Kirshner To Lecture On What May Be The "Runaway" Universe

Rene Siqueiros
Oct. 11, 2000

Robert P. Kirshner, professor of astronomy at Harvard University, will talk on "A Runaway Universe? Supernovae and Cosmic Expansion"

Thursday, Nov.9, at 7:30 p.m.

Steward Observatory Lecture Hall, Room N210 --
933 N. Cherry


PARKING: Parking is free after 5 p.m. on surface lots near Cherry. Parking is also available at the nearby Second Street garage for a small fee.

Sharon Jones, (520) 621-6082

Robert P. Kirshner, professor of astronomy at Harvard University and an associate director of the Harvard-Smithsonian Center for Astrophysics, will talk on recent results that suggest a strange new picture of the universe - a "runaway" universe.

Kirshner is the author of over 200 published articles on supernova explosions and their use for measuring the cosmos. Supernovae are exploding stars that are bright enough to observe halfway across the universe. Using supernovae as distance indicators to probe the past, astronomers can now investigate the history of cosmic expansion.

The latest evidence is that the universe is not slowing down, the expected result of gravity, but instead has been expanding at an accelerating rate for the last 8 billion years.

"If this new picture is correct," Kirshner says, "it predicts the universe will expand at an increasing rate as time goes by - a runaway universe."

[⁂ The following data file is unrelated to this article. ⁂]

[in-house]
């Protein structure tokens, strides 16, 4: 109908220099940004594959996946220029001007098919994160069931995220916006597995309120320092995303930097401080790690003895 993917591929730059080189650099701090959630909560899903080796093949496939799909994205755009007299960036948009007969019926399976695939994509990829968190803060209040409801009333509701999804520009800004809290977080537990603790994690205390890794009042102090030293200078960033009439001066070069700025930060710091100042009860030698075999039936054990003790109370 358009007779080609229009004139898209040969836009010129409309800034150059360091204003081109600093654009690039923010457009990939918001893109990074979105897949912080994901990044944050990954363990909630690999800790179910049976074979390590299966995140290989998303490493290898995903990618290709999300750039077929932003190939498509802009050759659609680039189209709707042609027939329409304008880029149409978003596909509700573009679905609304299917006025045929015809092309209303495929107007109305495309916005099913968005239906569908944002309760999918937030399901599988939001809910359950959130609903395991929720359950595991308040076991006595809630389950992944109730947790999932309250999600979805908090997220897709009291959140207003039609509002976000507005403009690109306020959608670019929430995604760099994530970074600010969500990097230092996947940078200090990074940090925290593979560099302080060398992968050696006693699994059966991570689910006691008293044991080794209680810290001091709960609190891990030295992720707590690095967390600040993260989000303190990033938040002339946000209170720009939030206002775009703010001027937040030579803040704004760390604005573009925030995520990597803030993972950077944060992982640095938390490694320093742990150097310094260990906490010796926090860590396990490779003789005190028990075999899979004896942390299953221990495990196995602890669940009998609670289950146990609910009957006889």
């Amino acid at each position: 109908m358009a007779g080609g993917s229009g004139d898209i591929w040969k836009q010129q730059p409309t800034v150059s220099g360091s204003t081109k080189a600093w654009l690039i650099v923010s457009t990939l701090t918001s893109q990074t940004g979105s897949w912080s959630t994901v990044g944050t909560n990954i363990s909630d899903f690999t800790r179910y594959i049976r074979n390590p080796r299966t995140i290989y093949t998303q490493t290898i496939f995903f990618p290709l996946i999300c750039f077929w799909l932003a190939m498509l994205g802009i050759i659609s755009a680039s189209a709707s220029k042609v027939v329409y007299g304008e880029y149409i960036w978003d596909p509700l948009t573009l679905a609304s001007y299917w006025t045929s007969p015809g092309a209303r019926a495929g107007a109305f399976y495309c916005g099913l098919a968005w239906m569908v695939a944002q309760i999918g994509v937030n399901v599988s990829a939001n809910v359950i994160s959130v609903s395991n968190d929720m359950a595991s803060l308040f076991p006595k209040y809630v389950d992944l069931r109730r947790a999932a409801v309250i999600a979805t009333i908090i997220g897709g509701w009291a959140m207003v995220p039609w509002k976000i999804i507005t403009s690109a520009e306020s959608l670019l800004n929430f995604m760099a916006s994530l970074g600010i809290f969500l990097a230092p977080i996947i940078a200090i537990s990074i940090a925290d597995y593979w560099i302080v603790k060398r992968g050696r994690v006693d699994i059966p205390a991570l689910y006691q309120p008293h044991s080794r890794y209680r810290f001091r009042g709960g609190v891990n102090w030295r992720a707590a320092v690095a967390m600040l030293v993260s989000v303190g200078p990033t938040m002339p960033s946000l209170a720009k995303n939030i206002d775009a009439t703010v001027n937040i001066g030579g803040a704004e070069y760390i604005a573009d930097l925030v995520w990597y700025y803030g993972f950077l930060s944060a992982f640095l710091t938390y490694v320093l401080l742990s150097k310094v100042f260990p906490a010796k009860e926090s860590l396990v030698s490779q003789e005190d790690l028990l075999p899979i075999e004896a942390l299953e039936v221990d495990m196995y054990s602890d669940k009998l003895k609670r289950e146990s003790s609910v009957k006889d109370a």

Kirshner is a member of the National Academy of Sciences. Science magazine hailed his research on cosmic acceleration as the "Science Breakthrough of the Year" in 1998. A popular lecturer, he gave a featured talk to the National Science Teachers Association National Meeting in 1999, and plenary addresses to the American Association for the Advancement of Science and the International Astronomical Union in 2000.

Kirshner is a 1970 graduate of Harvard College and received his doctorate from Caltech University. He worked as a postdoctoral researcher at the Kitt Peak National Observatory and then joined the University of Michigan faculty before moving to Harvard in 1985.

The Annie W. Riecker Foundation Lecture is sponsored by the UA Office of the Vice President for Research and Graduate Studies, the astronomy department, the Optical Sciences Center and the planetary sciences department.

The lectureship foundation was established in 1953 through a gift to the University of Arizona from Eleanor Riecker Ritchie in memory of her mother, Annie W. Riecker, (1858 - 1937), one of the pioneers of the Tucson area. Annie Riecker was connected to the UA through her two sons, who enrolled at the university in 1894. The Annie Riecker Lectureship Fund was the first endowment at the UA for lectureships of any kind.


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